[ix] One reason for exemption is that the individual or entity is already regulated by the Commodity Futures Trading Commission (“CFTC”) or the U.S. Securities and Exchange Commission (“SEC”).

[x] May 2019 Guidance at 14-15, 15 n.51.

[xi] Id. at 15.

[xii] Id. at 15-17.

[xiii] Id. at 17-18.

[xiv] Id.at 18.

[xv] Id. at 18-20.

[xvi] Id. at 20-21.

[xvii] Id. at 21-23.

[xviii] Id. at 23.

[xix] Id. at 23-28.

[xx] Id. at 25.

[xxi] Id. at 26 (citing FinCEN Guidance, FIN-2008-G008 “Application of the Definition of Money Transmitter to Brokers and Dealers in Currency and other Commodities,” (Sept. 10, 2008), https://www.fincen.gov/sites/default/files/guidance/fin-2008-g008.pdf).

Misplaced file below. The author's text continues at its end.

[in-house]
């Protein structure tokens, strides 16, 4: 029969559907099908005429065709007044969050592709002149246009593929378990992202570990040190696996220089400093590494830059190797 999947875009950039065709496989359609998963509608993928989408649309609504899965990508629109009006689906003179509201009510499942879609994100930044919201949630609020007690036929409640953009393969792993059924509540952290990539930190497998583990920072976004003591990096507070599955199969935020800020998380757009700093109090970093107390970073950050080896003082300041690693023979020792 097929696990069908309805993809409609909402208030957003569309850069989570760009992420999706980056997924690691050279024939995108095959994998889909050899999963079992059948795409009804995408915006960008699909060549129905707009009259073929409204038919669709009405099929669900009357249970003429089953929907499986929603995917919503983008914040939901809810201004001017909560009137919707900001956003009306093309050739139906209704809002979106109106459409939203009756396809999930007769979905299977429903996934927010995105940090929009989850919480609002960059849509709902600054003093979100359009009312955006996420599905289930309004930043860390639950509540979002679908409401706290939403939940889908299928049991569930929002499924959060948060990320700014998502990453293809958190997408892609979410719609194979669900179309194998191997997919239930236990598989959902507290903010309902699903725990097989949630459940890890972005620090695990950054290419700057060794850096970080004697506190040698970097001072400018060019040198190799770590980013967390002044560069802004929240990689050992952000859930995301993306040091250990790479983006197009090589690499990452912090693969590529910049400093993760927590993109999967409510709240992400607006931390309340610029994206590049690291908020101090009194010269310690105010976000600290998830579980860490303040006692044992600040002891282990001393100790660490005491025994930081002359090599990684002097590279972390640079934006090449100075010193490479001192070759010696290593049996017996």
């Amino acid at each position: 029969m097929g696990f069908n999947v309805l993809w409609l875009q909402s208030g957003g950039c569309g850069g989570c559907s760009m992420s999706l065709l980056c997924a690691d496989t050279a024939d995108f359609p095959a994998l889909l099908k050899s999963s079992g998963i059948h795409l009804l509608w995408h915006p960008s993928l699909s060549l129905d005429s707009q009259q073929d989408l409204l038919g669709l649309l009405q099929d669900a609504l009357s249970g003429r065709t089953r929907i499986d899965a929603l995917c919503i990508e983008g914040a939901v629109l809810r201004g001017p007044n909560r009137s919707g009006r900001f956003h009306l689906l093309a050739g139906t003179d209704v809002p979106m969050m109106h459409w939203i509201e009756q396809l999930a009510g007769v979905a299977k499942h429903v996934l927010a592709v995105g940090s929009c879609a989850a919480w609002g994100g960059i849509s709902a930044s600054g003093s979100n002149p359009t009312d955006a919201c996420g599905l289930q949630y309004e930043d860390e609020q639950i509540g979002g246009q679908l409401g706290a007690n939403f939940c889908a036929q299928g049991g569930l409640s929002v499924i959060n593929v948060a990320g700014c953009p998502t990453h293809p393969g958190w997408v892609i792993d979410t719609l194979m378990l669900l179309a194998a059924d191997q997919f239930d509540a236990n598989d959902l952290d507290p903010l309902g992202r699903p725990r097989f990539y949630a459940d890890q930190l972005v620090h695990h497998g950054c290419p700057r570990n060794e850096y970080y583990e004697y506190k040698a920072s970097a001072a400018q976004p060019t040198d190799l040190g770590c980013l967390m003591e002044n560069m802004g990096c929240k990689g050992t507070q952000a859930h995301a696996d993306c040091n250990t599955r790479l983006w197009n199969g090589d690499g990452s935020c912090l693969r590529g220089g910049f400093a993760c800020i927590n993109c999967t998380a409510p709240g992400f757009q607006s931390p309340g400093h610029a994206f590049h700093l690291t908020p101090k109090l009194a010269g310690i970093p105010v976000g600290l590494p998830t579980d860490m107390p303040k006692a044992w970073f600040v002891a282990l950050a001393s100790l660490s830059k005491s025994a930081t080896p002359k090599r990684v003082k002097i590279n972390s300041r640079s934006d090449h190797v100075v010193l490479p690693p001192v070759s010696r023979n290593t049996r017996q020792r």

[xxii] Id.

[xxiii] In March 2013, FinCEN released an interpretation directing that exchangers and administrators of virtual currencies are required to register as money services businesses. Ordinary users, however, are excluded. FinCEN Guidance, FIN-2013-G001, Application of FinCEN’s Regulations to Persons Administering, Exchanging, or Using Virtual Currencies (Mar. 18, 2013), https://www.fincen.gov/sites/default/files/shared/FIN-2013-G001.pdf.

[xxiv] FinCEN Press Release, FinCEN Fines Ripple Labs Inc. in First Civil Enforcement Action Against a Virtual Currency Exchanger (May 5, 2015), https://www.fincen.gov/sites/default/files/shared/Ripple_Facts.pdf.

[xxv] FinCEN Press Release, FinCEN Fines BTC-e Virtual Currency Exchange $110 Million for Facilitating Ransomware, Dark Net Drug Sales (July 27, 2017), https://www.fincen.gov/news/news-releases/fincen-fines-btc-e-virtual-currency-exchange-110-million-facilitating-ransomware